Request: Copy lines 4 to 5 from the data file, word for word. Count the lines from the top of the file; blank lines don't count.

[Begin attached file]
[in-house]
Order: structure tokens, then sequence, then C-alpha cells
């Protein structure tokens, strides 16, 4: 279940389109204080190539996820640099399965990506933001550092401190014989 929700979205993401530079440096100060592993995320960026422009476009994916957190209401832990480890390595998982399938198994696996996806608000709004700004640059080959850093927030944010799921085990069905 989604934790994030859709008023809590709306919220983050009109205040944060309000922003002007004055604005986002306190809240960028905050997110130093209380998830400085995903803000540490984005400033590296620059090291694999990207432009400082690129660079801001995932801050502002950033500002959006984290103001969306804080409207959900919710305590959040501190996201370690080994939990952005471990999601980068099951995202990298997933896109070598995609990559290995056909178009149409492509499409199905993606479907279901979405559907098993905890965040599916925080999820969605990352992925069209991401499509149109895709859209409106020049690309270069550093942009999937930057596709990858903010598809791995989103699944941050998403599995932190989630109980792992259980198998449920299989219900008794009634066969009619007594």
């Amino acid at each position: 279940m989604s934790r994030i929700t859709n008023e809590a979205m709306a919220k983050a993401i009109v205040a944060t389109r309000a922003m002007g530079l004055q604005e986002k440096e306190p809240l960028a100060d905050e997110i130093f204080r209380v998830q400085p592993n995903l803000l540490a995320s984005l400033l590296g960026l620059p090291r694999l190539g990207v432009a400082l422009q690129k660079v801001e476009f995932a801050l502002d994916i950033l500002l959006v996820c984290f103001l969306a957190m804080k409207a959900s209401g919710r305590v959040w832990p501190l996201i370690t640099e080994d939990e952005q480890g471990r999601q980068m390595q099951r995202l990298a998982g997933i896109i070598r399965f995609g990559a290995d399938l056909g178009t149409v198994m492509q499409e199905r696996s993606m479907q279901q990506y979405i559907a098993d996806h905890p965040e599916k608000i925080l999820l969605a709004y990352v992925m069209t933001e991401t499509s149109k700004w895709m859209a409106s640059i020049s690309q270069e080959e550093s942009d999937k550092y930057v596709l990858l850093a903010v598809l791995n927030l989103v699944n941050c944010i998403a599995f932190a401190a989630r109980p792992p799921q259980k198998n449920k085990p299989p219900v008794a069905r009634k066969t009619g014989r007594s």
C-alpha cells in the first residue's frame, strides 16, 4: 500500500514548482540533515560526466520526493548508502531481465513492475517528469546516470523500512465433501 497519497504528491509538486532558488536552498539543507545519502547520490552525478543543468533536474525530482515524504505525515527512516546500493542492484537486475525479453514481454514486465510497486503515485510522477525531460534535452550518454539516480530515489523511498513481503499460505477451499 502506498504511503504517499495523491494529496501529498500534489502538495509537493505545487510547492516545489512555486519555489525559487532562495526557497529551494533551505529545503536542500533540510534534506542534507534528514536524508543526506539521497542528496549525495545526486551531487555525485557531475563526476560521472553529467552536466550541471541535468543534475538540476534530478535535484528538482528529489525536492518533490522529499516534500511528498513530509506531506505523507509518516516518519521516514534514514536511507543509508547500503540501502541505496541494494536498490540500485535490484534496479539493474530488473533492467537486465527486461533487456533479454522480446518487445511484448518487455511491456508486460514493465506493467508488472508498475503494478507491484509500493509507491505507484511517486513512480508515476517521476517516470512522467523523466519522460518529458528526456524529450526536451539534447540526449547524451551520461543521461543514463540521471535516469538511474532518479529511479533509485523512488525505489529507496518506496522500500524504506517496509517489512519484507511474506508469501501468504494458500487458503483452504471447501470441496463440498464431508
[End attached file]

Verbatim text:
């Amino acid at each position: 279940m989604s934790r994030i929700t859709n008023e809590a979205m709306a919220k983050a993401i009109v205040a944060t389109r309000a922003m002007g530079l004055q604005e986002k440096e306190p809240l960028a100060d905050e997110i130093f204080r209380v998830q400085p592993n995903l803000l540490a995320s984005l400033l590296g960026l620059p090291r694999l190539g990207v432009a400082l422009q690129k660079v801001e476009f995932a801050l502002d994916i950033l500002l959006v996820c984290f103001l969306a957190m804080k409207a959900s209401g919710r305590v959040w832990p501190l996201i370690t640099e080994d939990e952005q480890g471990r999601q980068m390595q099951r995202l990298a998982g997933i896109i070598r399965f995609g990559a290995d399938l056909g178009t149409v198994m492509q499409e199905r696996s993606m479907q279901q990506y979405i559907a098993d996806h905890p965040e599916k608000i925080l999820l969605a709004y990352v992925m069209t933001e991401t499509s149109k700004w895709m859209a409106s640059i020049s690309q270069e080959e550093s942009d999937k550092y930057v596709l990858l850093a903010v598809l791995n927030l989103v699944n941050c944010i998403a599995f932190a401190a989630r109980p792992p799921q259980k198998n449920k085990p299989p219900v008794a069905r009634k066969t009619g014989r007594s």
C-alpha cells in the first residue's frame, strides 16, 4: 500500500514548482540533515560526466520526493548508502531481465513492475517528469546516470523500512465433501 497519497504528491509538486532558488536552498539543507545519502547520490552525478543543468533536474525530482515524504505525515527512516546500493542492484537486475525479453514481454514486465510497486503515485510522477525531460534535452550518454539516480530515489523511498513481503499460505477451499 502506498504511503504517499495523491494529496501529498500534489502538495509537493505545487510547492516545489512555486519555489525559487532562495526557497529551494533551505529545503536542500533540510534534506542534507534528514536524508543526506539521497542528496549525495545526486551531487555525485557531475563526476560521472553529467552536466550541471541535468543534475538540476534530478535535484528538482528529489525536492518533490522529499516534500511528498513530509506531506505523507509518516516518519521516514534514514536511507543509508547500503540501502541505496541494494536498490540500485535490484534496479539493474530488473533492467537486465527486461533487456533479454522480446518487445511484448518487455511491456508486460514493465506493467508488472508498475503494478507491484509500493509507491505507484511517486513512480508515476517521476517516470512522467523523466519522460518529458528526456524529450526536451539534447540526449547524451551520461543521461543514463540521471535516469538511474532518479529511479533509485523512488525505489529507496518506496522500500524504506517496509517489512519484507511474506508469501501468504494458500487458503483452504471447501470441496463440498464431508